Thursday, December 31, 2015

Virtual Presentations - How to Develop and Deliver an Effective Presentation Over the Phone

Check out Gilda's program, Virtual Presentations: How to Develop and Deliver an Effective Presentation Over the Phone

3-Session Teleclass Audio MP3 Recordings & Written PDF Transcripts
Learn how to create and deliver a presentation over the phone with confidence and achieve the desired result, whether it's to:
• close a sale
• share crucial information with your team
• establish priorities with your vendors
Whether you are an entrepreneur or corporate executive, small business owner or manager, presenting information over the phone to  geographically dispersed, remotely located clients, partners and vendors can be challenging.  You can't see your audience and know whether they are paying attention and are understanding you.  And the audience can't see your gestures or facial expressions.
Learn how to overcome the challenges of delivering a virtual presentation so you can confidently and competently communicate to any audience even when they can't see you.

For more information or to purchase, visit

Saturday, December 26, 2015

Gilda's universal message needed by senior corporate audiences

"Gilda did an oustanding job in presenting to our administrative assistant staff. She took on a potentially touchy subject, fear and empowerment in the workplace, with humor, energy and tact. She leveraged her experience as an administrative assistant optimally. I believe her messages are universal and would be welcome, and much needed, by other, more senior, audiences. Gilda is very entertaining and thought provoking."
Doug J. Manion, M.D., Vice President, Viral Diseases Global Clinical Research Bristol-Myers Squibb Research & Development

To see more testimonials about Gilda's work, visit

Sunday, December 20, 2015

Don’t Start Your Presentation by Admitting You’re out of Touch

by Gilda Bonanno

I once saw a speaker start a presentation to an audience of two hundred people by saying, "Of course, unlike all of you practitioners, I've been a consultant for the past several years, so I am out of touch with industry practices and what you face every day.”

He started his presentation by saying what??

Perhaps he was trying to compliment the practitioners in the audience.  Perhaps he thought it would sound self-deprecating. Perhaps he thought it was a humorous stereotype about consultants.  Whatever his reasoning, it was misguided.  As a result, he essentially started his presentation by admitting that he had nothing valuable to say because he was out of touch about the topic.  Why should the audience listen to him (and worse, why should the association have paid him)?

While you shouldn’t go to the opposite extreme and start your presentation by bragging about your fantastic accomplishments, I would have thought it was obvious that you should never begin by admitting how little you know about the topic and how disconnected you are from the everyday realities of the work.

By the way, this was no rookie speaker – he is someone who is considered an expert in his field and has been paid to speak in front of many audiences. And he should have known better.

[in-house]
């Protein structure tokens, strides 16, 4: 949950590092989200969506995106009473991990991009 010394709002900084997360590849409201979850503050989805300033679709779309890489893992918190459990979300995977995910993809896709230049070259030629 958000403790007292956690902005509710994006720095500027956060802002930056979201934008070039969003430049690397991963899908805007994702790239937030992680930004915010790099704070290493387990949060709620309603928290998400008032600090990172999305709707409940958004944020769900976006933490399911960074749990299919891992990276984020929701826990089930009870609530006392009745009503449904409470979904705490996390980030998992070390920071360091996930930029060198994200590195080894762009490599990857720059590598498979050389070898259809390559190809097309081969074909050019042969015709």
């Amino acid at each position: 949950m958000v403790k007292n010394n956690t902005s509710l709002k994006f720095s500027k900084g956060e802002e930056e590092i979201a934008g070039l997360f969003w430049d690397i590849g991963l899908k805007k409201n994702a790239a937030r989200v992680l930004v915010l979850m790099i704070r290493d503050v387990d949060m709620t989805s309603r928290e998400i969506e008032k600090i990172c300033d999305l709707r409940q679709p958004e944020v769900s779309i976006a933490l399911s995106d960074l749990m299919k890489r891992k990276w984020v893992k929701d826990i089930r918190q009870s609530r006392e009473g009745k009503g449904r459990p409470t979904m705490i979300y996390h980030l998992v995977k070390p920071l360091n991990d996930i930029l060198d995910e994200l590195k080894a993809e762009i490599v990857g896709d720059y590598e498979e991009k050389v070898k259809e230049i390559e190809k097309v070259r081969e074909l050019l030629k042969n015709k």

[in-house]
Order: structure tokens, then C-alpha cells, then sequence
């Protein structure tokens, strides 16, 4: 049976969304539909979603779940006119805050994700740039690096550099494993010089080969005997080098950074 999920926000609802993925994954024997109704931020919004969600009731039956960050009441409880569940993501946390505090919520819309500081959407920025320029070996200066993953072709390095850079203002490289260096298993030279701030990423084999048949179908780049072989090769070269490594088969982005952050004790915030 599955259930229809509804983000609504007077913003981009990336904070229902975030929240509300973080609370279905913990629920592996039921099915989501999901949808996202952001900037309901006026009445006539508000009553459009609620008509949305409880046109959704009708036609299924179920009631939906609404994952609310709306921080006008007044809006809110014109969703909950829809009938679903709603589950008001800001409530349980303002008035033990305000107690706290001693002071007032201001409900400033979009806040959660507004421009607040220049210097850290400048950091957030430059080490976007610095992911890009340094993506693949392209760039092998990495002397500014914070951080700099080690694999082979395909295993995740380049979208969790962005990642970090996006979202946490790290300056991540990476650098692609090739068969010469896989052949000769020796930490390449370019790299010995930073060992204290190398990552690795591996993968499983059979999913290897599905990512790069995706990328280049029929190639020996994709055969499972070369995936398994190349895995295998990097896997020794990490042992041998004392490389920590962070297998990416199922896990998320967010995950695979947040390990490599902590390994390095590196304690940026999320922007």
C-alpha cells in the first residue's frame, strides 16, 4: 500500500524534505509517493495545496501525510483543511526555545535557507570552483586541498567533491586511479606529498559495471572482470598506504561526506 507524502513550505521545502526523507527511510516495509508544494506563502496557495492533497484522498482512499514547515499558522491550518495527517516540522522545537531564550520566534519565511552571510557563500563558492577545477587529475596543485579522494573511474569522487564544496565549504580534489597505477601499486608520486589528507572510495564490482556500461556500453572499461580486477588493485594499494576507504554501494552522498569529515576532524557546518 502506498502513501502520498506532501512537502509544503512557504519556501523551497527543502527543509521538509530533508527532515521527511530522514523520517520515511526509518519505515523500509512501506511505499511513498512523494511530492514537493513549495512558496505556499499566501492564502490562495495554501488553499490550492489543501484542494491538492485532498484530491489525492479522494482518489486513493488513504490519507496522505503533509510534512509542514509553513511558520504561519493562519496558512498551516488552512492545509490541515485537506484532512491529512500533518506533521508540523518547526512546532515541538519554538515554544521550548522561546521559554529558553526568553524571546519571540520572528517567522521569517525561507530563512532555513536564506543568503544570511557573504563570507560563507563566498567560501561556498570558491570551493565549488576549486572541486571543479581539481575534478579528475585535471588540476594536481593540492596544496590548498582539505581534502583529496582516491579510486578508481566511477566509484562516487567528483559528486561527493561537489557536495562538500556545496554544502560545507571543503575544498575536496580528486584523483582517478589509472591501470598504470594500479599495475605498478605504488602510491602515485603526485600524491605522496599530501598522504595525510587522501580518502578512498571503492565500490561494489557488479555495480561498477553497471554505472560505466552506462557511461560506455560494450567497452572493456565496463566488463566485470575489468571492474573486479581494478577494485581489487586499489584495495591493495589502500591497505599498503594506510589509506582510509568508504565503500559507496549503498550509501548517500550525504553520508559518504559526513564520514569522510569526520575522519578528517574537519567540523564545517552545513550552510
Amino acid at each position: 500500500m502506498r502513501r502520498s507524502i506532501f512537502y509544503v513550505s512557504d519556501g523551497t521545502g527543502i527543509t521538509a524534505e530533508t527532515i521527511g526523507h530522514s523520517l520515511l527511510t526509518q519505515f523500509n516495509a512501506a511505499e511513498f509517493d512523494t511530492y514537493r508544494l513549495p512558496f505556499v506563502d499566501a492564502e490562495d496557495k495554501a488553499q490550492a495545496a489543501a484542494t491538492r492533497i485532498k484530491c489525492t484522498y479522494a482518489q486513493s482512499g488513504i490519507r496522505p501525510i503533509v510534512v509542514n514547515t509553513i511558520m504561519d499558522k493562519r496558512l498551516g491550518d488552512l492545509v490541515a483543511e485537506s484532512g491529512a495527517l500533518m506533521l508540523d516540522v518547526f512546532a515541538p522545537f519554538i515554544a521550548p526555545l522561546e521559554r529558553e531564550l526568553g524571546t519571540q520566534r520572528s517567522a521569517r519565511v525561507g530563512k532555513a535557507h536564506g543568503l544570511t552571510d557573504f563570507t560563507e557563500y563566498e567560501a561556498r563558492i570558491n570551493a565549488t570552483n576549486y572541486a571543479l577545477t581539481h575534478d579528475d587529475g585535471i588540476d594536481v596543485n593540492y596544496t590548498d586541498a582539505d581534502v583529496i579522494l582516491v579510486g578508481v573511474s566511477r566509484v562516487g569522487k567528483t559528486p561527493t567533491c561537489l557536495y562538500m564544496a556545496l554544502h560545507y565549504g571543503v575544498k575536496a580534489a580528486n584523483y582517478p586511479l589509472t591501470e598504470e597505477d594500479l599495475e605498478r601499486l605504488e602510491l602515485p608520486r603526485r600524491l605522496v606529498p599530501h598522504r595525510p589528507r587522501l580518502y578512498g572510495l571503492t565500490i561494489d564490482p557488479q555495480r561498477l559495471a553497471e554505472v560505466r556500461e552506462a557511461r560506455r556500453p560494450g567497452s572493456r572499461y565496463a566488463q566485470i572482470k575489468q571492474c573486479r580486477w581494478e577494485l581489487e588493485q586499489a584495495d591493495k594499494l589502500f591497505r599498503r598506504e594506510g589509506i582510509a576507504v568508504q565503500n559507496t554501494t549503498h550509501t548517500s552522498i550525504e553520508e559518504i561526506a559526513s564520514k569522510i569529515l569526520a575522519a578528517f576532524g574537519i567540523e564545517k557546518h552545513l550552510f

The next time you have to give a presentation, learn from his mistake – don’t start by proclaiming your ignorance. 

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Wednesday, December 16, 2015

Break Through the Noise to Reach Your Audience

by Gilda Bonanno
One of the key challenges of being a speaker today is that people are suffering from information overload.  They have a lot of content that they're already consuming on the Web, through their mobile devices, television, social media, etc.  They're being bombarded with a lot of information, and they've become very savvy.  They've heard a lot of good speakers and they can easily detect speakers who are not sincere. 

You have to sincerely engage the audience so you can break through their distractions and capture their attention. 

You also have to tailor your message to that particular audience so your content is seen as relevant, relatable and valuable.  For example, I usually talk to several people from the audience well in advance of my speech so I can understand their day-to-day work and make sure my program is meaningful in that context. (Thanks to Alan Weiss, author of Million Dollar Speaking and 40+ other books, for introducing me to this idea -

The next time that you have to speak in front of an audience, remember that your challenge is to break through the walls of "I've already heard this," and "I have a million other things to do so why should I listen to you?"

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Tuesday, December 15, 2015

Free Special Report: 7 Steps to Confident Public Speaking

Sunday, December 13, 2015

6 Ways to Make Your Pitch Presentation More Effective on Anne Wenzel's website

I'm excited that my guest blog post, Public Speaking for Entrepreneurs: 6 Ways to Make Your Pitch Presentation More Effective, was included on Anne Wenzel's website: 

Anne Ramstetter Wenzel, M.A., is an economist, market research consultant and established business writer who brings economics to life for her clients.

You can read it here:

Friday, December 4, 2015

How to Network at Holiday Parties

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'Tis the season for holiday parties! Whether you're looking for a job or looking to make contacts in your field, holiday parties are a great way to build your professional network.  And networking is really just another form of communication. 

Read my five guidelines for how to communicate and network successfully at holiday parties - here on my post on the Constant Contact Community Blog: